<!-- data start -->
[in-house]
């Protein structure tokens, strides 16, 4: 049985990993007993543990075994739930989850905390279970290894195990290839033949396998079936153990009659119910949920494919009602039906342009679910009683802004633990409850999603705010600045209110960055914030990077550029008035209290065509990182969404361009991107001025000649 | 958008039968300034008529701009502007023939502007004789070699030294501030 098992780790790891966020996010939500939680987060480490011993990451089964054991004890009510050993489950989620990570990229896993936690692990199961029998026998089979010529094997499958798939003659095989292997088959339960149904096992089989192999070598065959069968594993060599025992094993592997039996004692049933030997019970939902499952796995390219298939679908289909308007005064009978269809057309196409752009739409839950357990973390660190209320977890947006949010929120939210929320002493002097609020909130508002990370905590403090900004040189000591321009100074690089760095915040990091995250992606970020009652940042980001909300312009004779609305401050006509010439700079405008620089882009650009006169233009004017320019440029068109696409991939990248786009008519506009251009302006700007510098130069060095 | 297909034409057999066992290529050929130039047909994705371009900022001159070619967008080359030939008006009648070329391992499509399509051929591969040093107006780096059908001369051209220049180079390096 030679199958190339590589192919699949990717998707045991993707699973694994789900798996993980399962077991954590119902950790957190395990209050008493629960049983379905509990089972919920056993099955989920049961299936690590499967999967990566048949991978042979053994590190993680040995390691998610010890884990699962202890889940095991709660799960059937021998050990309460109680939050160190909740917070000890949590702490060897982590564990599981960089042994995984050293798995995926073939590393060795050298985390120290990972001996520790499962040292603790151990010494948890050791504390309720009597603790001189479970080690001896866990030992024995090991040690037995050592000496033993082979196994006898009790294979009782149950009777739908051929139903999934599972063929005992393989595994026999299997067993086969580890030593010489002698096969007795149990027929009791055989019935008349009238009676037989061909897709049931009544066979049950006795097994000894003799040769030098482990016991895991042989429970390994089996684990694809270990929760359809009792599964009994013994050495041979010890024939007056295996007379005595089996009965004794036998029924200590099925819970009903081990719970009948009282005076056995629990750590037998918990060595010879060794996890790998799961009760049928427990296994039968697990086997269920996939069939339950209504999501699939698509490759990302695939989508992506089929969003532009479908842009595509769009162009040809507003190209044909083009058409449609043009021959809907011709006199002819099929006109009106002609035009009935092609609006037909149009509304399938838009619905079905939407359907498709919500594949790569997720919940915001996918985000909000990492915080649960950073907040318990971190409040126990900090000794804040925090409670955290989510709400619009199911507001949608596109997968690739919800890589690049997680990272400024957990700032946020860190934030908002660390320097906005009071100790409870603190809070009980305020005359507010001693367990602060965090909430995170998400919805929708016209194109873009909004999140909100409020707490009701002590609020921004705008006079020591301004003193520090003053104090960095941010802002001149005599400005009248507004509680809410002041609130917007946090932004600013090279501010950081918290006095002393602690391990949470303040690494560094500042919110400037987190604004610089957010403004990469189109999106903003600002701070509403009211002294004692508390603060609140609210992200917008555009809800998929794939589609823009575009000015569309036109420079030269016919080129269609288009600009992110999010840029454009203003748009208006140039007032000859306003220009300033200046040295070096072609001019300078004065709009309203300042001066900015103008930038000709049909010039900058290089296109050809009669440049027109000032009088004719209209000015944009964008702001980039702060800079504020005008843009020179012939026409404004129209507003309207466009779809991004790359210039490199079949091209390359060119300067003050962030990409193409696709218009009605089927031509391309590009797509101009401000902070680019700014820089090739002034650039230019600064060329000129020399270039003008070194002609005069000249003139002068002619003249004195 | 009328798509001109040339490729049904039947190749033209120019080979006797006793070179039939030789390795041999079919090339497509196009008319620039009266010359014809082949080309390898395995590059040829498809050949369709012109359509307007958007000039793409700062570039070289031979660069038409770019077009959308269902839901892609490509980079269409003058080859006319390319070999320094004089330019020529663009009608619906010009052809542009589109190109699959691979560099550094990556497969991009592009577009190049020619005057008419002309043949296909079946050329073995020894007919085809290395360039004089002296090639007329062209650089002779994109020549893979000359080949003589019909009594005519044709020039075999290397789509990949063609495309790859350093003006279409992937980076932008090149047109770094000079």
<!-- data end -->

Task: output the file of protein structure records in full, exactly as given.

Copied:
[in-house]
């Protein structure tokens, strides 16, 4: 049985990993007993543990075994739930989850905390279970290894195990290839033949396998079936153990009659119910949920494919009602039906342009679910009683802004633990409850999603705010600045209110960055914030990077550029008035209290065509990182969404361009991107001025000649 | 958008039968300034008529701009502007023939502007004789070699030294501030 098992780790790891966020996010939500939680987060480490011993990451089964054991004890009510050993489950989620990570990229896993936690692990199961029998026998089979010529094997499958798939003659095989292997088959339960149904096992089989192999070598065959069968594993060599025992094993592997039996004692049933030997019970939902499952796995390219298939679908289909308007005064009978269809057309196409752009739409839950357990973390660190209320977890947006949010929120939210929320002493002097609020909130508002990370905590403090900004040189000591321009100074690089760095915040990091995250992606970020009652940042980001909300312009004779609305401050006509010439700079405008620089882009650009006169233009004017320019440029068109696409991939990248786009008519506009251009302006700007510098130069060095 | 297909034409057999066992290529050929130039047909994705371009900022001159070619967008080359030939008006009648070329391992499509399509051929591969040093107006780096059908001369051209220049180079390096 030679199958190339590589192919699949990717998707045991993707699973694994789900798996993980399962077991954590119902950790957190395990209050008493629960049983379905509990089972919920056993099955989920049961299936690590499967999967990566048949991978042979053994590190993680040995390691998610010890884990699962202890889940095991709660799960059937021998050990309460109680939050160190909740917070000890949590702490060897982590564990599981960089042994995984050293798995995926073939590393060795050298985390120290990972001996520790499962040292603790151990010494948890050791504390309720009597603790001189479970080690001896866990030992024995090991040690037995050592000496033993082979196994006898009790294979009782149950009777739908051929139903999934599972063929005992393989595994026999299997067993086969580890030593010489002698096969007795149990027929009791055989019935008349009238009676037989061909897709049931009544066979049950006795097994000894003799040769030098482990016991895991042989429970390994089996684990694809270990929760359809009792599964009994013994050495041979010890024939007056295996007379005595089996009965004794036998029924200590099925819970009903081990719970009948009282005076056995629990750590037998918990060595010879060794996890790998799961009760049928427990296994039968697990086997269920996939069939339950209504999501699939698509490759990302695939989508992506089929969003532009479908842009595509769009162009040809507003190209044909083009058409449609043009021959809907011709006199002819099929006109009106002609035009009935092609609006037909149009509304399938838009619905079905939407359907498709919500594949790569997720919940915001996918985000909000990492915080649960950073907040318990971190409040126990900090000794804040925090409670955290989510709400619009199911507001949608596109997968690739919800890589690049997680990272400024957990700032946020860190934030908002660390320097906005009071100790409870603190809070009980305020005359507010001693367990602060965090909430995170998400919805929708016209194109873009909004999140909100409020707490009701002590609020921004705008006079020591301004003193520090003053104090960095941010802002001149005599400005009248507004509680809410002041609130917007946090932004600013090279501010950081918290006095002393602690391990949470303040690494560094500042919110400037987190604004610089957010403004990469189109999106903003600002701070509403009211002294004692508390603060609140609210992200917008555009809800998929794939589609823009575009000015569309036109420079030269016919080129269609288009600009992110999010840029454009203003748009208006140039007032000859306003220009300033200046040295070096072609001019300078004065709009309203300042001066900015103008930038000709049909010039900058290089296109050809009669440049027109000032009088004719209209000015944009964008702001980039702060800079504020005008843009020179012939026409404004129209507003309207466009779809991004790359210039490199079949091209390359060119300067003050962030990409193409696709218009009605089927031509391309590009797509101009401000902070680019700014820089090739002034650039230019600064060329000129020399270039003008070194002609005069000249003139002068002619003249004195 | 009328798509001109040339490729049904039947190749033209120019080979006797006793070179039939030789390795041999079919090339497509196009008319620039009266010359014809082949080309390898395995590059040829498809050949369709012109359509307007958007000039793409700062570039070289031979660069038409770019077009959308269902839901892609490509980079269409003058080859006319390319070999320094004089330019020529663009009608619906010009052809542009589109190109699959691979560099550094990556497969991009592009577009190049020619005057008419002309043949296909079946050329073995020894007919085809290395360039004089002296090639007329062209650089002779994109020549893979000359080949003589019909009594005519044709020039075999290397789509990949063609495309790859350093003006279409992937980076932008090149047109770094000079």